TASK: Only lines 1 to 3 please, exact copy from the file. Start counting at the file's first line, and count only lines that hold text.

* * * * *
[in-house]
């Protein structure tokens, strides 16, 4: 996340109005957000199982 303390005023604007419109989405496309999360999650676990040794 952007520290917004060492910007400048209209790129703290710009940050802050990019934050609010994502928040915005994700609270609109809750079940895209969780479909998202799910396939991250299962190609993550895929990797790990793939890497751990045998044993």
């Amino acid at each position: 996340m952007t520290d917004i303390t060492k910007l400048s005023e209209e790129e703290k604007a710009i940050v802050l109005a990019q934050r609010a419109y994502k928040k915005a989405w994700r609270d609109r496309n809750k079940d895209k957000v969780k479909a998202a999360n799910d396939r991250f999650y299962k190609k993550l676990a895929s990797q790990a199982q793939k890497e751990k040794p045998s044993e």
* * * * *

[in-house]
């Protein structure tokens, strides 16, 4: 996340109005957000199982 303390005023604007419109989405496309999360999650676990040794 952007520290917004060492910007400048209209790129703290710009940050802050990019934050609010994502928040915005994700609270609109809750079940895209969780479909998202799910396939991250299962190609993550895929990797790990793939890497751990045998044993």
């Amino acid at each position: 996340m952007t520290d917004i303390t060492k910007l400048s005023e209209e790129e703290k604007a710009i940050v802050l109005a990019q934050r609010a419109y994502k928040k915005a989405w994700r609270d609109r496309n809750k079940d895209k957000v969780k479909a998202a999360n799910d396939r991250f999650y299962k190609k993550l676990a895929s990797q790990a199982q793939k890497e751990k040794p045998s044993e």